Liked by 1 person

    BrizzleLass said:
    August 29, 2017 at 3:50 PM

    I love Amanda’s books, I have a signed copy of one of them and I’m still angling to bump into her at a coffee shop! 😂

    Liked by 1 person

    Mischenko said:
    August 29, 2017 at 4:22 PM

    Great review, James. I was offered this on Netgalley and turned it down because I have too many on my shelf. 😦 Maybe later! 🙂 ❤

    Liked by 1 person

      James J. Cudney IV responded:
      August 29, 2017 at 4:49 PM

      It’s a solid book, but nothing extraordinary. If you want something quite different / unusual, look elsewhere. But if you need a good reliable read, go with it. Thanks!

      Liked by 1 person

    […] knocked the third novel off the list:  The Art of Hiding by Amanda Prowse. You can see the review here. In it’s place, I’ve added Carnegie’s Maid by Marie Benedict to round out the 12 […]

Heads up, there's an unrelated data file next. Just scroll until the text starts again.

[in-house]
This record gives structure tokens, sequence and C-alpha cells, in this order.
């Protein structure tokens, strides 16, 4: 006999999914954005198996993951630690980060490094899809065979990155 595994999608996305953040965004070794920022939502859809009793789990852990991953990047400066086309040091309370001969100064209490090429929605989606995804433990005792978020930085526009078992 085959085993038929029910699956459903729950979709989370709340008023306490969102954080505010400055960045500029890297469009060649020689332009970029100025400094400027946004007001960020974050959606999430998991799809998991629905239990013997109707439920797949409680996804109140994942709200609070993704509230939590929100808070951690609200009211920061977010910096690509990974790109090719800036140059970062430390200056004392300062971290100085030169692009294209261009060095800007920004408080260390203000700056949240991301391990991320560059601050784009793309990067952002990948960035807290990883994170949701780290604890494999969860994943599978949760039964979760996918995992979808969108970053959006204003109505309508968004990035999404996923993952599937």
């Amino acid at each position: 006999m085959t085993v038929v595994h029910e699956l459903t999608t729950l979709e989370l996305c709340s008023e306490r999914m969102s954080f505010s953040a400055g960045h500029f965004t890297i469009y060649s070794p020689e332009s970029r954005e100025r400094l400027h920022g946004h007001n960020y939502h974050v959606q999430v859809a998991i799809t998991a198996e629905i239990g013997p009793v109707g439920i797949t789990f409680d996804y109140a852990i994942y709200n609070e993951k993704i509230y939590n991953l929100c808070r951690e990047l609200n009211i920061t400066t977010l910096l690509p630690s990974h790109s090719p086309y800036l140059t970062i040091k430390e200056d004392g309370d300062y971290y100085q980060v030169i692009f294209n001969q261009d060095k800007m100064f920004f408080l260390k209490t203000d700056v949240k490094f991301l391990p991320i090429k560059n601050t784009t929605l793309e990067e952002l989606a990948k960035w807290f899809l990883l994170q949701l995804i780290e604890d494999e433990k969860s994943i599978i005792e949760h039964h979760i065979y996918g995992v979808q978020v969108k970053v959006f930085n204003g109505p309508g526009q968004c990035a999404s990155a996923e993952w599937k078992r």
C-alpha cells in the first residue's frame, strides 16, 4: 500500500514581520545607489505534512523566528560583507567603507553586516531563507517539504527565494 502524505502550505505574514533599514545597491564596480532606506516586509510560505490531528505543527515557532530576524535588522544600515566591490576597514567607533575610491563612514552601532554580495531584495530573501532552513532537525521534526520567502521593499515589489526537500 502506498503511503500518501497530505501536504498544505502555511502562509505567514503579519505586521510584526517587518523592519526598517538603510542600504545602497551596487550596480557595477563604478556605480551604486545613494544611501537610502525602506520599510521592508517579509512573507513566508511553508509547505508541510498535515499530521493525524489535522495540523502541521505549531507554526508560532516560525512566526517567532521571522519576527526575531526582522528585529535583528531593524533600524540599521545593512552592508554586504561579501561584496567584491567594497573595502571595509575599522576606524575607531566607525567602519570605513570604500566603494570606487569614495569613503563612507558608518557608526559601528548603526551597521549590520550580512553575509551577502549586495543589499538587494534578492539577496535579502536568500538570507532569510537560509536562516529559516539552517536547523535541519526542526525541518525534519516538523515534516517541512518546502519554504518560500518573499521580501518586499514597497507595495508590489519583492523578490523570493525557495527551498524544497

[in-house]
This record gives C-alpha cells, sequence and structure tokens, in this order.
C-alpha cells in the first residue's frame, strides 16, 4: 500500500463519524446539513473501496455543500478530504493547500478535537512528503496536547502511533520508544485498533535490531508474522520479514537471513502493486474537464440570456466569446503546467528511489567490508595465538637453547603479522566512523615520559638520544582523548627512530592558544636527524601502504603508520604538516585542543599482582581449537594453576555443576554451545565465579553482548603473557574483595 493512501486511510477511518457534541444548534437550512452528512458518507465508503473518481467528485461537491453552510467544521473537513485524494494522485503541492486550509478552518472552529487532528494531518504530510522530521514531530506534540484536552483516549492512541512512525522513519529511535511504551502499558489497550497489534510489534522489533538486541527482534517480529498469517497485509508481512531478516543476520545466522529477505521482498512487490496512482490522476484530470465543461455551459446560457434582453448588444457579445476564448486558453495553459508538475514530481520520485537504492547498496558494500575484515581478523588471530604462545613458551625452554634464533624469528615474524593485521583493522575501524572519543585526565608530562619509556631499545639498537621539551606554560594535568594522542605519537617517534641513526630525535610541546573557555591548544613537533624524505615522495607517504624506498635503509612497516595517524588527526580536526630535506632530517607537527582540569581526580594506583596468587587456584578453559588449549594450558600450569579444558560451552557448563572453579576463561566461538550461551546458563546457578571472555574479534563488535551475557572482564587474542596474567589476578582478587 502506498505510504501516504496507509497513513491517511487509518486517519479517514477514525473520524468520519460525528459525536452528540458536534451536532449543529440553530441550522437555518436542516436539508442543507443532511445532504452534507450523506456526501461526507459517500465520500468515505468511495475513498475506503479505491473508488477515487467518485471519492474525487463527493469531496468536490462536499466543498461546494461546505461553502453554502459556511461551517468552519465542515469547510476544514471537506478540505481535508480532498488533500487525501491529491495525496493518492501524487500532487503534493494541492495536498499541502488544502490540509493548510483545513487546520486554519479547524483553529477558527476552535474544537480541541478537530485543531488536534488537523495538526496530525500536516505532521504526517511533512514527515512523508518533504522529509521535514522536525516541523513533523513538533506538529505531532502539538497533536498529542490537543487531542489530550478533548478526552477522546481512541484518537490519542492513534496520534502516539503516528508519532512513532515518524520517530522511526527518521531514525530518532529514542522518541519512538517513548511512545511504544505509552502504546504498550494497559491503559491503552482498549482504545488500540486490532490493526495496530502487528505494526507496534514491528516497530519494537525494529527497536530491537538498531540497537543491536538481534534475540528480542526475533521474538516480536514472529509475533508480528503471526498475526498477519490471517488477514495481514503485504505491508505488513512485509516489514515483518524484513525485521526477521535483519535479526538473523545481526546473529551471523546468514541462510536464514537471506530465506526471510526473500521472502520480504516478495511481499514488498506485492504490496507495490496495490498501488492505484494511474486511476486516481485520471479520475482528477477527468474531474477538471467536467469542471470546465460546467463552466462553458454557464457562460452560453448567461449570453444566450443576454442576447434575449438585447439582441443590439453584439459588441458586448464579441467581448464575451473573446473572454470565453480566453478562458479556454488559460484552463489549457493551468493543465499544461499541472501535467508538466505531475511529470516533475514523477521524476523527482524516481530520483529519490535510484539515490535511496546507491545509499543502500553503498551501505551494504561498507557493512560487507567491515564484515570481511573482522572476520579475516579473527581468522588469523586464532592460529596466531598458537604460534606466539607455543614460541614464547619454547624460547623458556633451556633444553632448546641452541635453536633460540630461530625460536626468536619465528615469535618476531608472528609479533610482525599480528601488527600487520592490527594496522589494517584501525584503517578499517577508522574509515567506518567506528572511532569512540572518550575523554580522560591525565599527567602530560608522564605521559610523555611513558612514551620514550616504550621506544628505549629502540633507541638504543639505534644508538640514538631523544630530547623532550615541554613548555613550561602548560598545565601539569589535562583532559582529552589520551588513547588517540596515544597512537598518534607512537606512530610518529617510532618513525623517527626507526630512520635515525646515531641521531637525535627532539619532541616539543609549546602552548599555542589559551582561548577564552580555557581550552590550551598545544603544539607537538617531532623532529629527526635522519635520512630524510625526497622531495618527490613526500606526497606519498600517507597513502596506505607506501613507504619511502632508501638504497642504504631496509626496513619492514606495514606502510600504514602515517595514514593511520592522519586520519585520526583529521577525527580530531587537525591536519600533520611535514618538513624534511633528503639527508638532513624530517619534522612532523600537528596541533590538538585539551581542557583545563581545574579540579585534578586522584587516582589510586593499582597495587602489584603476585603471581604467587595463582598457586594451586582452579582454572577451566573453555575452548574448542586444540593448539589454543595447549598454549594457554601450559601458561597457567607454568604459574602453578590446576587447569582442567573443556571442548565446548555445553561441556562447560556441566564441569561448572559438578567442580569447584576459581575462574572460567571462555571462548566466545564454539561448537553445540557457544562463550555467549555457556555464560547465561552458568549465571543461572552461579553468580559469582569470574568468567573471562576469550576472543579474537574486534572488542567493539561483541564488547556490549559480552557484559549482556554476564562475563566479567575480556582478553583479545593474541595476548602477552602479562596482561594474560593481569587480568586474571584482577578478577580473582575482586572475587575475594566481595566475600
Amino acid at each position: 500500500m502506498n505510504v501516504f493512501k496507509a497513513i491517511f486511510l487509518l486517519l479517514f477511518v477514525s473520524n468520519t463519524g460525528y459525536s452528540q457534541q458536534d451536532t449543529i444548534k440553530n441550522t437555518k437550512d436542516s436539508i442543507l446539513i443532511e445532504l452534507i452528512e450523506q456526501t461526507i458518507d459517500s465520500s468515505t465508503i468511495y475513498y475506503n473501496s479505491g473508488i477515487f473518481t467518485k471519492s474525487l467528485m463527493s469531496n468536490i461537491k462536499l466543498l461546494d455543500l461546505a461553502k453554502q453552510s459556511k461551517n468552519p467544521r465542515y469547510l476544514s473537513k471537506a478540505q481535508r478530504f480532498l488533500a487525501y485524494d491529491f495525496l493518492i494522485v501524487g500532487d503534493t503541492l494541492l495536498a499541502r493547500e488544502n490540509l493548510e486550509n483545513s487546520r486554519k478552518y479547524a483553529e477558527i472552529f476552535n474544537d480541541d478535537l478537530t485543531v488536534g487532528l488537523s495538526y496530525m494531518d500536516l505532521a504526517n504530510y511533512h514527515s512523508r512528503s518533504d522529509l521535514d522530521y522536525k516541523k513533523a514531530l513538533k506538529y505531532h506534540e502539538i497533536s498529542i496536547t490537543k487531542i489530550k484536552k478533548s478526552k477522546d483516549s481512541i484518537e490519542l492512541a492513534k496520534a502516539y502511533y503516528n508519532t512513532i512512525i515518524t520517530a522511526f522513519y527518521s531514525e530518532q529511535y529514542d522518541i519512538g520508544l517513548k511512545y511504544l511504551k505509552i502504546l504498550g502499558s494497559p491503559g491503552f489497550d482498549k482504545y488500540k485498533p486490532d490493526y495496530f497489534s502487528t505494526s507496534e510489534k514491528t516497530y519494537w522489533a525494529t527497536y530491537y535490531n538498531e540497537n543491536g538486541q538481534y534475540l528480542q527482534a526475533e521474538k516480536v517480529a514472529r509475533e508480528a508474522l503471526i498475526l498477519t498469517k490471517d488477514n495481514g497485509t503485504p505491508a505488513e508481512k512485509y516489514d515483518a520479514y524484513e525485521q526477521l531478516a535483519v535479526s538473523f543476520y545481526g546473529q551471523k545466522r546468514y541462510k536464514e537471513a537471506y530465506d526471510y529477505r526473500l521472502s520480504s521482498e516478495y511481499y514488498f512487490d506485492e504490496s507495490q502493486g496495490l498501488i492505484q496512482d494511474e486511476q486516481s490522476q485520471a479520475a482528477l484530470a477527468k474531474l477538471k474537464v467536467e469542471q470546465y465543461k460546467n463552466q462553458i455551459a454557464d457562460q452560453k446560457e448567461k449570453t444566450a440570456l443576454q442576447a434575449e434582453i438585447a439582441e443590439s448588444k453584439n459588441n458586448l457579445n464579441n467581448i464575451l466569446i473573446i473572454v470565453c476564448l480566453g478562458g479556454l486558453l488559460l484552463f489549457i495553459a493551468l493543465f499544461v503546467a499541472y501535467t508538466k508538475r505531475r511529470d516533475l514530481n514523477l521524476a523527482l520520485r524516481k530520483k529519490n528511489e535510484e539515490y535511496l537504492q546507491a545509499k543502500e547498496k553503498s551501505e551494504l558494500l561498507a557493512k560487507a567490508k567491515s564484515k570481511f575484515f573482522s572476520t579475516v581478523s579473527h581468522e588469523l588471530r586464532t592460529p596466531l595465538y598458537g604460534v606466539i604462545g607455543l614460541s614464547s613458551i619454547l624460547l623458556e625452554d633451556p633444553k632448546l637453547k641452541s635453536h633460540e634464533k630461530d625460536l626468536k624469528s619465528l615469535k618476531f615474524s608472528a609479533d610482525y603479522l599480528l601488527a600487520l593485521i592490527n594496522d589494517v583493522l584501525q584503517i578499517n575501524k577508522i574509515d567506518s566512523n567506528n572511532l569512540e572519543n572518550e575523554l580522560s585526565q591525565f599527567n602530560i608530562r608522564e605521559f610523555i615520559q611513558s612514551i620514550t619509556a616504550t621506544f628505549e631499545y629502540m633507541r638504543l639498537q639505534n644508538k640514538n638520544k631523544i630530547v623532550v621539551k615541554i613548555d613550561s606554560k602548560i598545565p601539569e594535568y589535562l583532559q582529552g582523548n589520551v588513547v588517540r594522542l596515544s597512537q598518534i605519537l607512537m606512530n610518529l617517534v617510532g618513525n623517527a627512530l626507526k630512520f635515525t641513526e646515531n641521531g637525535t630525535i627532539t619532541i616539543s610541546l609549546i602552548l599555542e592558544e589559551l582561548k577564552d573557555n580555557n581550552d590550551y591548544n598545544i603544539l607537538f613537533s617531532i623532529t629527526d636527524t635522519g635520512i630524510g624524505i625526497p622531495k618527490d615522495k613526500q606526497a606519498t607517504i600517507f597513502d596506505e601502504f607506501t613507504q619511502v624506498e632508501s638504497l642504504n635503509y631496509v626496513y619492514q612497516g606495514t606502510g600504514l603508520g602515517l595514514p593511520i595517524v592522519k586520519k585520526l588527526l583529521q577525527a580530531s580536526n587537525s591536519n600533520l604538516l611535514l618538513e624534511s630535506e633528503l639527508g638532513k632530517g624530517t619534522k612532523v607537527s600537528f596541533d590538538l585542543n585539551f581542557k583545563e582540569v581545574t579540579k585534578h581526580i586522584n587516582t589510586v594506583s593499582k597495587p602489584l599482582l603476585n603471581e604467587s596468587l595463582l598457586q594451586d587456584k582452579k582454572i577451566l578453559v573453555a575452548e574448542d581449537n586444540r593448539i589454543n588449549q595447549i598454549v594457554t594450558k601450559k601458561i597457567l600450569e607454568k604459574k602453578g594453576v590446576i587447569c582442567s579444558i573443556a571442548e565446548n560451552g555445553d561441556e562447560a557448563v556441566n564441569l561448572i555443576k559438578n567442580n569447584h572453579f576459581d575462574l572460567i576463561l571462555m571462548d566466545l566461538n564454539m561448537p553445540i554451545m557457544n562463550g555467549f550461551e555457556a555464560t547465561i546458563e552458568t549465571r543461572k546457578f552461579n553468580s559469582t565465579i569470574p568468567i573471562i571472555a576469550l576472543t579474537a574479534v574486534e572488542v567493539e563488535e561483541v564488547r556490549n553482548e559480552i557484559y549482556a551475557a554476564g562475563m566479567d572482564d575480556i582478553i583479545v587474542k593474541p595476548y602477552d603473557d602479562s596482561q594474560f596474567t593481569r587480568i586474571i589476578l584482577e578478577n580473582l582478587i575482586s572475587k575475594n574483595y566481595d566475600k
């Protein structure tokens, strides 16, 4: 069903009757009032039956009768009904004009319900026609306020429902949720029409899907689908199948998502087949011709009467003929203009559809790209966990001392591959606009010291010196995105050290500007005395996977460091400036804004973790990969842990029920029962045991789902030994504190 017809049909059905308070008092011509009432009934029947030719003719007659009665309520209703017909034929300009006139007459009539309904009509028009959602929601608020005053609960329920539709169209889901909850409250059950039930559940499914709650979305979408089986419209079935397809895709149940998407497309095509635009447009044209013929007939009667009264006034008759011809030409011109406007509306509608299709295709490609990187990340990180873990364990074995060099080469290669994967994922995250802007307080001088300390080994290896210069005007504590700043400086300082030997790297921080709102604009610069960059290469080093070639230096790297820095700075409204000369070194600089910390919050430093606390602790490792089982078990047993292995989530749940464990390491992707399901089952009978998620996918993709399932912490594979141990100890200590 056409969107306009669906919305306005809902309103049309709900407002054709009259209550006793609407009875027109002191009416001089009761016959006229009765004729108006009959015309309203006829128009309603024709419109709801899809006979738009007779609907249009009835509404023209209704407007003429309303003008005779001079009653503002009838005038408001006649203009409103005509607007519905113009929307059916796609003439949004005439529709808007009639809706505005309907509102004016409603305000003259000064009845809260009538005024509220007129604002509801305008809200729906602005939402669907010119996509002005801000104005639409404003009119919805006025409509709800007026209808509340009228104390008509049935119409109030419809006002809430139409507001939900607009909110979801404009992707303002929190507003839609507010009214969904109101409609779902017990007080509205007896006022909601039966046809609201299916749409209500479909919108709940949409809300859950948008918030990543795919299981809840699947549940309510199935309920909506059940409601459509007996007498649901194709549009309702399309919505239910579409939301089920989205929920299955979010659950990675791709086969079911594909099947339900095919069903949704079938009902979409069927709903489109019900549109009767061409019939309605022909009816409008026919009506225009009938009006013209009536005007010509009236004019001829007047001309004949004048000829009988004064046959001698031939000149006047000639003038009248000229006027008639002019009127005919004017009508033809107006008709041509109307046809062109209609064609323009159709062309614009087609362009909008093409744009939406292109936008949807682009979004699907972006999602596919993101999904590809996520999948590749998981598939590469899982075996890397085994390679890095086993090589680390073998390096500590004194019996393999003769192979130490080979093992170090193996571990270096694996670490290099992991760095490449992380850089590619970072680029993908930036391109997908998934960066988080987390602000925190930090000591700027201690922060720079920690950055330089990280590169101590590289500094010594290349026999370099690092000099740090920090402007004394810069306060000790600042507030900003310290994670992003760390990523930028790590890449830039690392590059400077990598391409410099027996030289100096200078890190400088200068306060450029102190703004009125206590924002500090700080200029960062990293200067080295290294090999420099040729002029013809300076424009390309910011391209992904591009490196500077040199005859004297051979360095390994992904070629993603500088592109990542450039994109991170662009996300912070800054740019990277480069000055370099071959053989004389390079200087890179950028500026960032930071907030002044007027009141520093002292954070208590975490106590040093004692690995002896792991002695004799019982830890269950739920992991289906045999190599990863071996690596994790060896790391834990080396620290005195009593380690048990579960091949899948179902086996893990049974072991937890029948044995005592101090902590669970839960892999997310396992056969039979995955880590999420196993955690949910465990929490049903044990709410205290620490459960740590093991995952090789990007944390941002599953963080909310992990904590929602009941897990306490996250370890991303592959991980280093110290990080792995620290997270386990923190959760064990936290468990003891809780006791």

Liked by 1 person

    eatallofthis said:
    August 30, 2017 at 12:10 AM

    Awesome review 😃 Sounds really good. I need to read this

    Liked by 1 person

    carhicks said:
    August 30, 2017 at 9:54 AM

    Wonderful review. I have this on to read and need to get to it. You have definitely pushed me to move it up my September TBR list.

    Liked by 1 person

    Cozynookbks said:
    August 30, 2017 at 2:55 PM

    Nice review. I saw this book on netgalley but hadn’t read any books by this author. Now I think I’ll have to keep a look out for her books.

    Liked by 1 person

      James J. Cudney IV responded:
      August 30, 2017 at 2:58 PM

      She’s prolific. And a very easy to read style. Definitely heck on Goodreads. This one is on NetGalley for free, you could try to win it.

      Liked by 1 person

    Touch My Spine Book Reviews said:
    September 17, 2017 at 9:50 AM

    Great Review TBR

    Liked by 1 person

    Alecia said:
    September 26, 2017 at 2:32 PM

    Sounds like an interesting book

    Liked by 1 person